COVID has certainly hit New Jersey hard. Case totals were high during the spring of 2020 and now that the cold weather has returned, the COVID case numbers are back to record numbers.
One speculation was that with stay-at-home orders and limited ability to truly move around, that divorces would skyrocket during this pandemic. Associated with that, further speculation was that domestic violence (DV) would spike as well. Has that borne out in the numbers?
The NJ Superior Court publishes monthly reports about case statistics. The court year begins in July 2020 and the latest report published (***as of 2/3/21 and now updated in this post***) covers through December 2020. Here’s what it shows:
- Dissolution filings (divorces or dissolutions of civil unions) are actually down overall by 15%. However, that’s not the whole story. Dissolution cases are broken into new filings and re-opened cases (i.e. revisiting things like child custody and support). New filings are actually up 3% while re-opened cases are down 36%. So people are getting divorced during COVID at higher rates than the previous year. They are less likely to re-open an existing case, which is somewhat surprising. With “changed circumstances” rampant (people losing jobs/income and businesses), I would have guessed that these types of filings would be up. That’s what happened during the Great Recession.
- New filing dissolution case resolutions are down 13% from last year. There are over 17,800 active pending new dissolution cases, up 33% from last year. 2674 new dissolution cases are considered in backlog (out of standard for how long a case should be resolved), up 164% from last year. The cases aren’t moving towards resolution in large part because the courts are closed due to COVID.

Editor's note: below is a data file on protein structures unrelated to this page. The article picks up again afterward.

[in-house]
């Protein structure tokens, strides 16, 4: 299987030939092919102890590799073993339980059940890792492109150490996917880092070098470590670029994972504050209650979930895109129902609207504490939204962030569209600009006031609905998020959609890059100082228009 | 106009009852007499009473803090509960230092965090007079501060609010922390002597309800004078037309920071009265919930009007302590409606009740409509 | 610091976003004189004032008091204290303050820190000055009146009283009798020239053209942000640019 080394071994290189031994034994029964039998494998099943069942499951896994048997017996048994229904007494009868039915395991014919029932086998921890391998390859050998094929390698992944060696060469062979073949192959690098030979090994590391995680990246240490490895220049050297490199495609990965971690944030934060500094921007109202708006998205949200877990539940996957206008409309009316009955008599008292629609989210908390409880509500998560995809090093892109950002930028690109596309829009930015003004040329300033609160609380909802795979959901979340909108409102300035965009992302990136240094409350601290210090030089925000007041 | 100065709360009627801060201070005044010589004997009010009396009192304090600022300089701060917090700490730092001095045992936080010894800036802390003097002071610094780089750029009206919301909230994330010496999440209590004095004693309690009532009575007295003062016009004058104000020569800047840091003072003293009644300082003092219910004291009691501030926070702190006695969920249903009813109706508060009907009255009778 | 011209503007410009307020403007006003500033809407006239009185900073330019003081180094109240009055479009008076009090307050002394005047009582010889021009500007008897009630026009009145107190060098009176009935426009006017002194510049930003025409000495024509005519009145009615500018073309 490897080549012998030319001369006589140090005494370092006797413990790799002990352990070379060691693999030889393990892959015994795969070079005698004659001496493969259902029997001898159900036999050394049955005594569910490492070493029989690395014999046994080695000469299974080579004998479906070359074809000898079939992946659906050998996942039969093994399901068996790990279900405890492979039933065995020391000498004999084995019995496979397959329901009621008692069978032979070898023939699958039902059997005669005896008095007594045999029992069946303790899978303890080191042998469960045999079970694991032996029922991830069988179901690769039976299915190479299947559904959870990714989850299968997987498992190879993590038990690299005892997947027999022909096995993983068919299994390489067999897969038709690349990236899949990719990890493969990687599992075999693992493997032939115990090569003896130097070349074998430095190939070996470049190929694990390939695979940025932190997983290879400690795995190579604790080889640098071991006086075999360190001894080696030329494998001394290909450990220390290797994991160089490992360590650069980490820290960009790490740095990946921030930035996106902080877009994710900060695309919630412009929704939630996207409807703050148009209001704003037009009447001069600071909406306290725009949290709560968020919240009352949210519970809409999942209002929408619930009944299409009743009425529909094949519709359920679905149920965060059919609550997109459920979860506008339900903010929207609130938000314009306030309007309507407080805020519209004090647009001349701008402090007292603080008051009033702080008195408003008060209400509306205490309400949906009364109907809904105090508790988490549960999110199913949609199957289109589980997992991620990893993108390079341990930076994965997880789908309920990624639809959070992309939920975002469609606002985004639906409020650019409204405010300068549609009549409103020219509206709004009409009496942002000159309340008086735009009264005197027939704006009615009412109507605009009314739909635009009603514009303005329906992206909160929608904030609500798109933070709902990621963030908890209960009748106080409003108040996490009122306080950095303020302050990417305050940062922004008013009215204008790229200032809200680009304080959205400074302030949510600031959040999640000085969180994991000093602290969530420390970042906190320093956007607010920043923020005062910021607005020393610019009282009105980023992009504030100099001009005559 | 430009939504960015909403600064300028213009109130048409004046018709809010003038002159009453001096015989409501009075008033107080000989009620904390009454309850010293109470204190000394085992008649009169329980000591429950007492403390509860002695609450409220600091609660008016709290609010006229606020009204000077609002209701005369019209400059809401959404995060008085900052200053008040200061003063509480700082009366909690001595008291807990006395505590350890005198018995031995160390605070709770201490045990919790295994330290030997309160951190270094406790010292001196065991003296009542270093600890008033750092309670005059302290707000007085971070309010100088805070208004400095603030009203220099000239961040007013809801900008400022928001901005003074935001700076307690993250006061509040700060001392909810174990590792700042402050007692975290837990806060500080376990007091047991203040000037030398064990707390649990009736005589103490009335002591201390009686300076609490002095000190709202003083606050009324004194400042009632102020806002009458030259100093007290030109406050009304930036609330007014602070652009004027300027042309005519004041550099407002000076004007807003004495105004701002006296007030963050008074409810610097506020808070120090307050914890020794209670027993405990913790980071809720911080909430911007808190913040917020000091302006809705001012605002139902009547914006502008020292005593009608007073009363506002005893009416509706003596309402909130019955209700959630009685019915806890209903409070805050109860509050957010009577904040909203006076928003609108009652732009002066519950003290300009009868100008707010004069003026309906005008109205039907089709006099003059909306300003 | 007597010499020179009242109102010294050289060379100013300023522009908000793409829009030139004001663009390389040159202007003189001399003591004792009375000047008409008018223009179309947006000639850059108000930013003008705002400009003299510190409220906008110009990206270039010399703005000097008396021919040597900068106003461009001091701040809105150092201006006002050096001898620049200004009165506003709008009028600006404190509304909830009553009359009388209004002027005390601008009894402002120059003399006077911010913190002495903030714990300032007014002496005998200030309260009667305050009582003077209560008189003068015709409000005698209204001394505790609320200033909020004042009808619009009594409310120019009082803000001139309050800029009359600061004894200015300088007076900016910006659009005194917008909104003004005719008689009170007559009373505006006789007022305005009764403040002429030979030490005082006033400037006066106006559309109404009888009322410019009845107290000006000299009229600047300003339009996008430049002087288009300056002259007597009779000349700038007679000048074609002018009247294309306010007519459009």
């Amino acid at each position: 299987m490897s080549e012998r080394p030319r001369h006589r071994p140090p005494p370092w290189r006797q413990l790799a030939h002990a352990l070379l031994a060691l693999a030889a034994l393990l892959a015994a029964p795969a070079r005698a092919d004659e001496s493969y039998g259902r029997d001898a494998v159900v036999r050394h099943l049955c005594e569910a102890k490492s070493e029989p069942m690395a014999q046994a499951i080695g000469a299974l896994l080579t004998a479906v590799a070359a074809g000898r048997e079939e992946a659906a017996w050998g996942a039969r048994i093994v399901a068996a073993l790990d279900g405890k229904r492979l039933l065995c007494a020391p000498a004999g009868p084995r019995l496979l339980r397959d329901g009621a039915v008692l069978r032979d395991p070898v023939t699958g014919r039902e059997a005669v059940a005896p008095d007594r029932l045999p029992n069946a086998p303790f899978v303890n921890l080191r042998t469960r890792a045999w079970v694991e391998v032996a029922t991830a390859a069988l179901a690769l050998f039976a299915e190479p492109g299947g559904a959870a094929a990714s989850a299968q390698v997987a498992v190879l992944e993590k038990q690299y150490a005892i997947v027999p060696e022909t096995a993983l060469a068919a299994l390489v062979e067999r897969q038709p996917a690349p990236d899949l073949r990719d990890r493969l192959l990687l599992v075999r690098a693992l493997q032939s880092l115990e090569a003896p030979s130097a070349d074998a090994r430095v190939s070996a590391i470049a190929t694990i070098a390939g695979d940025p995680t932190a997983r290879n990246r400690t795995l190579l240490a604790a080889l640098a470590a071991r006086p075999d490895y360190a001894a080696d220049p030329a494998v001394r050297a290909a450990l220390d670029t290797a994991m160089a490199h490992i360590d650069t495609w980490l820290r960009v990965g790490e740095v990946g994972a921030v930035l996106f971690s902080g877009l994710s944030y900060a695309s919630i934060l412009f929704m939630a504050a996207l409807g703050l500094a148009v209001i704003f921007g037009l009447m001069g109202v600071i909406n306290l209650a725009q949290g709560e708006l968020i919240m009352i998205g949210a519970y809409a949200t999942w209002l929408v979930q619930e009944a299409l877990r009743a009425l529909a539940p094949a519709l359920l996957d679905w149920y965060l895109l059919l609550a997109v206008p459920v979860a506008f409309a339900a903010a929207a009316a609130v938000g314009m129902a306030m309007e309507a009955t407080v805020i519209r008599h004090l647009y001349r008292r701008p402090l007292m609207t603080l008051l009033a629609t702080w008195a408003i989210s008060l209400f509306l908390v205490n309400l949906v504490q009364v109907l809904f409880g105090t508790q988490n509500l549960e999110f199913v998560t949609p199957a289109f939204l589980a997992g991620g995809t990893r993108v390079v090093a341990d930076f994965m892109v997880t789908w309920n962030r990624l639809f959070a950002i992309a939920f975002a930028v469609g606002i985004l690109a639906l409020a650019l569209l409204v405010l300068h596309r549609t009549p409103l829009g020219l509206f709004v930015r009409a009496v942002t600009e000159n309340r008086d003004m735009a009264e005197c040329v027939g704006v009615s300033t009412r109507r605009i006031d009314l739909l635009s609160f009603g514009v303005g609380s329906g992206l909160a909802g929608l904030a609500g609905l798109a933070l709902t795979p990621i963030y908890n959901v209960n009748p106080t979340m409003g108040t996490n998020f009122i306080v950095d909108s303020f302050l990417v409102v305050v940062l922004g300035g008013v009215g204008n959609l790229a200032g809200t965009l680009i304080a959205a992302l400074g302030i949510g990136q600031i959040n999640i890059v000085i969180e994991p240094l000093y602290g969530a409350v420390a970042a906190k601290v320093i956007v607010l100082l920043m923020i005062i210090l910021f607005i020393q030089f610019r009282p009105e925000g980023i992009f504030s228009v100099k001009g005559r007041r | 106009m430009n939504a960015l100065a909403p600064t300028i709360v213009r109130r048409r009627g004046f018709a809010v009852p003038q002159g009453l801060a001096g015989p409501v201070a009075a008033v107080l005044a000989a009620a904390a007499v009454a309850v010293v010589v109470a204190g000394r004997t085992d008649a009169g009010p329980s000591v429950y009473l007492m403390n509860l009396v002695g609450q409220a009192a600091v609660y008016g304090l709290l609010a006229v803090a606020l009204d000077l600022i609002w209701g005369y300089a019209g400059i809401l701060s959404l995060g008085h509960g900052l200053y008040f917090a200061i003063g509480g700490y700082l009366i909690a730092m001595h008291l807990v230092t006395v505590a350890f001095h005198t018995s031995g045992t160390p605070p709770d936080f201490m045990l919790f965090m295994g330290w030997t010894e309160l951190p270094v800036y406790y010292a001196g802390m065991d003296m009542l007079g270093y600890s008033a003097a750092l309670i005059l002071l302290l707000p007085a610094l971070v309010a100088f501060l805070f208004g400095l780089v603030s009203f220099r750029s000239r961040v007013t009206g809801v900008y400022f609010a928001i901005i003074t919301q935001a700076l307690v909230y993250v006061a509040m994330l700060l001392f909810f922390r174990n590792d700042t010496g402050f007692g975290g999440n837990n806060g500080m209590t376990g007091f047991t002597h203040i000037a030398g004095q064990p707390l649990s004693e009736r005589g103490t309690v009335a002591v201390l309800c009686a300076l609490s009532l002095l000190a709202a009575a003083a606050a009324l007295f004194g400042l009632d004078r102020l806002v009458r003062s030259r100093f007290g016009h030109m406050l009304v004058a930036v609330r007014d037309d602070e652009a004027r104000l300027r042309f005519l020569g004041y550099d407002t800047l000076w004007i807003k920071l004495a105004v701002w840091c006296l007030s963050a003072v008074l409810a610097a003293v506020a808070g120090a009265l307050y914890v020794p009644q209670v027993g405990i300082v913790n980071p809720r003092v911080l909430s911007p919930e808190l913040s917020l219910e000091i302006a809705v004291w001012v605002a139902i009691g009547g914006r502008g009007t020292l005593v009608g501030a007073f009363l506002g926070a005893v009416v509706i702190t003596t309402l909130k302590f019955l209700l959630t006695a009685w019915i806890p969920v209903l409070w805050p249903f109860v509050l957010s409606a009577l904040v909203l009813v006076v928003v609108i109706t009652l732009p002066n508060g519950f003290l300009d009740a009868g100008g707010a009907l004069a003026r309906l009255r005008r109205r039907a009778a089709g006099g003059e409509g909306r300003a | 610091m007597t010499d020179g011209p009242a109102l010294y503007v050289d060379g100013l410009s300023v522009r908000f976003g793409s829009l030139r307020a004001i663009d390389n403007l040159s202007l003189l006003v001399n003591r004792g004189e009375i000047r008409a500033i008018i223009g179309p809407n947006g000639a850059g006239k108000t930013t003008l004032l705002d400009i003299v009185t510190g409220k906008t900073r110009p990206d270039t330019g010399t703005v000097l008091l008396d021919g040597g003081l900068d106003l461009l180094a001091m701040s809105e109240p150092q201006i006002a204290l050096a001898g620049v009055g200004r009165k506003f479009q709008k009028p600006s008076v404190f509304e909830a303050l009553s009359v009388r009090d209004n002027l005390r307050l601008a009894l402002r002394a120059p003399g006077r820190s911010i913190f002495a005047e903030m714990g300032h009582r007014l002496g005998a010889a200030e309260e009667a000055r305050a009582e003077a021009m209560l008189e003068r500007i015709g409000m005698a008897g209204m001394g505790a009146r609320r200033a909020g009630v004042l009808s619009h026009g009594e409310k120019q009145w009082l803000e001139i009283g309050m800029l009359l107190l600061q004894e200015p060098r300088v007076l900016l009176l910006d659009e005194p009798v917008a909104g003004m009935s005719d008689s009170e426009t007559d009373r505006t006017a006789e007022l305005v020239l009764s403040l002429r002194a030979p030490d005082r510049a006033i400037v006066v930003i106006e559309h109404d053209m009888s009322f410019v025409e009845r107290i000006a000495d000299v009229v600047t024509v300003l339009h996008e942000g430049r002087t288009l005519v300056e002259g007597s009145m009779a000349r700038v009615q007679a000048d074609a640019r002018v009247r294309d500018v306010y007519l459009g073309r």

- DV cases are actually down, both in new filings (6%) and re-opened cases (57%). So either people are not being as violent or they are not reporting the cases that are happening. The latter could be the case if they have nowhere else to go or are afraid to report cases.
It appears that more divorces are heading into the court system but fewer are finalizing during COVID. This also means that the longer COVID closure of the court lasts, the longer your divorce might take if it is not uncontested.
So how do you get your divorce through quickly and inexpensively? If the divorce is uncontested then it can be granted without a formal hearing and court appearances (which are not happening because of COVID). I wrote a whole article about divorcing on the papers. A really good approach is to mediate your divorce then do the filing using the new no-appearance procedure. (I still recommend each side using an attorney for the actual filing.)
I have received more phone calls and emails inquiring about divorcing since COVID started. I am also performing more divorce mediations since March 2020.
Please contact me to discuss how mediation can help you get divorced more quickly, less expensively, and with less stress (especially on children). I now do mediations via Zoom. While it is not as ideal as an in-person mediation, the risk is far less and it works. Many of my clients find it more convenient since they also do not have to travel to an in-person mediation.